How will I benefit from the electrical safety law?

You can expect to have safer, better quality electrical installation work because all electrical contractors will be working to BS 7671, the national safety standard.



You will also be further protected against unsafe work as all electrical contractors are now required to offer their customers the option of additional protection through an insurance-backed warranty.





Part P



What is Part P?





In 2005 the Government introduced electrical safety rules into the Building Regulations for England and Wales. Because of this, most fixed electrical installation work in homes must, by law, meet the Building Regulations.



Part P states that anyone carrying out electrical installation work in a home must make sure that the work is designed and installed to protect people from fire and electric shocks.



Part P applies to any changes made to existing installations, including any parts that have been rewired. In April 2013 further changes were introduced, reducing the range of electrical installation work that is notifiable - removing some requirements in kitchens and outdoors.



You can find full details on Part P on the Communities and Local Government website: www.communities.gov.uk



Electricians carrying out work in England and Wales have to comply with Part P of the Building Regulations whereas in Scotland it is the Building Standards system. At the present time Northern Ireland has no equivalent statutory requirement.



What electrical work is covered by this law?

All electrical installation work in a home, garden, conservatory or outbuilding must meet the Building Regulations.



Apart from some types of minor work, all electrical work must either be reported to the local-authority building-control, or be carried out by an electrician who is registered with one of the Government-approved scheme providers.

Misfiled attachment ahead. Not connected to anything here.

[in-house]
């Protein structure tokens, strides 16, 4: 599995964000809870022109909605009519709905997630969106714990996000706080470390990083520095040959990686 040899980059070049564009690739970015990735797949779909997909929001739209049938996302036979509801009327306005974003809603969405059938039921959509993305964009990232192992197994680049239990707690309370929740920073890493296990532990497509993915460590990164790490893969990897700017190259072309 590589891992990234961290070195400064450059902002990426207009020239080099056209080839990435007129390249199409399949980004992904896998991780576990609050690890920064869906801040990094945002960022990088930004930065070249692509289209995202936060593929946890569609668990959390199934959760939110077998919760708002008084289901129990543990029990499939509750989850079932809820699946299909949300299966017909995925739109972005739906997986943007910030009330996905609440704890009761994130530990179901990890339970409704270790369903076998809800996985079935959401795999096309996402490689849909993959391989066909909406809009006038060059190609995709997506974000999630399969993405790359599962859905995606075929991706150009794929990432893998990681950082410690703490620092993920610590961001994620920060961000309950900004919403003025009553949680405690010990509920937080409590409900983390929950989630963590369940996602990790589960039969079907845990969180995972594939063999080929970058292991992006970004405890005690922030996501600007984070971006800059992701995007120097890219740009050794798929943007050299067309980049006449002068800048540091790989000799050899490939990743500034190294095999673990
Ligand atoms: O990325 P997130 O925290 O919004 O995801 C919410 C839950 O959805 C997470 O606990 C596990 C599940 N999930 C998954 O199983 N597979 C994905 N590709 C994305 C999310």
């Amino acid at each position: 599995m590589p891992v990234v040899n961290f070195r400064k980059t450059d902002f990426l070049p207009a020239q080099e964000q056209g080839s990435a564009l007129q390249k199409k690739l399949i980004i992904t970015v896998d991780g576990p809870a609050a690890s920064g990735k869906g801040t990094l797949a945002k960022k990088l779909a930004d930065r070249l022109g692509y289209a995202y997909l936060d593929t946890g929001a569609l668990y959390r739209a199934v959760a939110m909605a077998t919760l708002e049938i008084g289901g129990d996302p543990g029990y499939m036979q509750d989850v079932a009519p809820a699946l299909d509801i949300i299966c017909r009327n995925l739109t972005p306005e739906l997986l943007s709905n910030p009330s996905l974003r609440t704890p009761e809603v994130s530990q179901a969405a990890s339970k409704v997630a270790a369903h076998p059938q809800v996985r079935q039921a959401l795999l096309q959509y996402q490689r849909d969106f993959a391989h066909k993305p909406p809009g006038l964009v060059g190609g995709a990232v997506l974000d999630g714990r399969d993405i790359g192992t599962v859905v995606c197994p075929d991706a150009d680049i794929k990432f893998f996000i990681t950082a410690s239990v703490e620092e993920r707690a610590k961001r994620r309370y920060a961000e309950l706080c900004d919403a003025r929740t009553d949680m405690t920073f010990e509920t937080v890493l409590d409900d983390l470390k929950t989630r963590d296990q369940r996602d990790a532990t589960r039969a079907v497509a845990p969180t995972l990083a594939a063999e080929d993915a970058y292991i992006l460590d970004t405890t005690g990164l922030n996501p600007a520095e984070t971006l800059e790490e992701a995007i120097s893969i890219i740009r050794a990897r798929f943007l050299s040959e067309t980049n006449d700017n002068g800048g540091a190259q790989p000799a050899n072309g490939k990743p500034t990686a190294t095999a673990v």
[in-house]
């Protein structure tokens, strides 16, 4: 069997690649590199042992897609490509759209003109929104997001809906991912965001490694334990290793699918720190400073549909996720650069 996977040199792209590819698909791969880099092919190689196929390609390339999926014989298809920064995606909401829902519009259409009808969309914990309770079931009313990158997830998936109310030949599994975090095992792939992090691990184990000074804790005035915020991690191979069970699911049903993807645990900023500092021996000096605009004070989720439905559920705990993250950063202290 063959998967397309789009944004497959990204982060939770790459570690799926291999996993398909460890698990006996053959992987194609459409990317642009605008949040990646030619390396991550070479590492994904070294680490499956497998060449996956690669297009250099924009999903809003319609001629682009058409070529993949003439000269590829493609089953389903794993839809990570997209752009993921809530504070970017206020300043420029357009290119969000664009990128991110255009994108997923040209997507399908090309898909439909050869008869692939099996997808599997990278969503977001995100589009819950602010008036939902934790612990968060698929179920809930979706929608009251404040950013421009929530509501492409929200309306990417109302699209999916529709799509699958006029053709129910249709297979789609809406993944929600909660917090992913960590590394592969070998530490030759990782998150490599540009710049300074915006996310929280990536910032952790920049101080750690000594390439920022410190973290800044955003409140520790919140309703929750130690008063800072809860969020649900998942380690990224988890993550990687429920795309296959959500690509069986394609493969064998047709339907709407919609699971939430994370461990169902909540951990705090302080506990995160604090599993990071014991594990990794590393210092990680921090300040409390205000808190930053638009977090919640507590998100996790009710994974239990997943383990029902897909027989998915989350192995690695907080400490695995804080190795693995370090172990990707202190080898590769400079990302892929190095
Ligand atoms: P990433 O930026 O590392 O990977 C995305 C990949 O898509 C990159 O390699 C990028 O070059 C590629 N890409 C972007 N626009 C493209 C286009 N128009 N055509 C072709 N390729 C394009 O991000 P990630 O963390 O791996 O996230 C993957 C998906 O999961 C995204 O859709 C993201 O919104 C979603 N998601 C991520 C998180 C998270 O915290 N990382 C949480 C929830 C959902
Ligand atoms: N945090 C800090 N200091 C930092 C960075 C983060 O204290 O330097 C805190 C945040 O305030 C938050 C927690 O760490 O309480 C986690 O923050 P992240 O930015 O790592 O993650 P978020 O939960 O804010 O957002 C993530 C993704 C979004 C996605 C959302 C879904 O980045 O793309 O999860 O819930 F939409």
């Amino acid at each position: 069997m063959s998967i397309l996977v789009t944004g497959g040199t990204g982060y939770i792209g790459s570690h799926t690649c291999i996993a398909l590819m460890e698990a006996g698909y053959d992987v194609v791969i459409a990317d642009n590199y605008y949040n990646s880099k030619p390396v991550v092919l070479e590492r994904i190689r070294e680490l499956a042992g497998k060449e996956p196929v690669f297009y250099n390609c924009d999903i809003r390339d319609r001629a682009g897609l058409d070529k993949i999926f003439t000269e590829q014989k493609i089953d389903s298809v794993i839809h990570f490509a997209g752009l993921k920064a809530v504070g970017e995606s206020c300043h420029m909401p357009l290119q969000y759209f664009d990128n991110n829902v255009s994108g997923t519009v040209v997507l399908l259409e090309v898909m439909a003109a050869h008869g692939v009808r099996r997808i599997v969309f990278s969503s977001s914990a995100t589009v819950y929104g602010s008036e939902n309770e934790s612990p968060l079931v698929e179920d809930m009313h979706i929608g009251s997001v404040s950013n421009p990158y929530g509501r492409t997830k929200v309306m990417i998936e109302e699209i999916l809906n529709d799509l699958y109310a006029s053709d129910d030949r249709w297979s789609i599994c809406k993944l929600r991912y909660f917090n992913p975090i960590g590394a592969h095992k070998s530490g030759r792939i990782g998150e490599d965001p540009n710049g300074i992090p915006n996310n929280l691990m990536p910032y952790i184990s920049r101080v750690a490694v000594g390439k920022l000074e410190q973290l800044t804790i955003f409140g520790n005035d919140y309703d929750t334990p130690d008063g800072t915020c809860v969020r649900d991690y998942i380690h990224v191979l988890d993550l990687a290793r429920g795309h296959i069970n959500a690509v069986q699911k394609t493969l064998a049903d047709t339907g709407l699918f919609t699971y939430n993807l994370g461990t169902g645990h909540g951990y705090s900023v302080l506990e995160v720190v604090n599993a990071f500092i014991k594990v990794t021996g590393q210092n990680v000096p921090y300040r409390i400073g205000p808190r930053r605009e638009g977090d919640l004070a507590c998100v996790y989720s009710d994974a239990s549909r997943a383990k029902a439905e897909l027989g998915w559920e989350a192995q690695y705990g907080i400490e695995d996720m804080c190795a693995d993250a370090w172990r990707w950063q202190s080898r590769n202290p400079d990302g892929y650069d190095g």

Who is responsible for making sure that electrical work meets the requirements of Part P?

By law, all homeowners and landlords must be able to prove that all electrical installation work meets Part P, or they will be committing a criminal offence.



Local authorities can make homeowners or landlords remove or alter any work that does not meet the Building Regulations.



What do I need to do before electrical installation work can be carried out in my home?

You must either:



tell your local-authority building-control about the installation work before it starts; or

employ an electrician who is registered with one of the Government-approved Part P schemes.

We recommend that you use a registered electrician to do the electrical installation work.



The advantages of using a registered electrician are:



you will not have to pay any building-control charges;

the electrician can deal with everything for you;

the electrician will arrange for you to receive a certificate that confirms the work meets Building Regulations;

you have access to a formal complaints procedure if the work doesn't meet Building Regulations; and

you can choose to take out an insurance-backed guarantee when you have the work done, and you can make a claim if the work is later found not to meet Building Regulations.

What does Part P of the Building Regulations mean for me?

If you use a registered electrician, you can expect to have safe electrical installation work done, as the work will meet the UK national standard, BS 7671 (Requirements for Electrical Installations). When the work is finished you will receive:



an Electrical Installation Certificate or Minor Work Certificate that confirms that the work meets BS 7671; and

a Building Regulations Compliance Certificate that confirms that the work meets the Building Regulations.



Is it important who carries out electrical installation work in my home?

Yes. Electrical installation work must be carried out only by people who have the knowledge, skill and experience needed to avoid any danger to themselves and others.



We strongly recommend that you use a registered electrician to do any electrical installation work you need. They work to the UK national safety standard and will give you a safety certificate to confirm that their work has been designed, inspected and tested in line with that standard.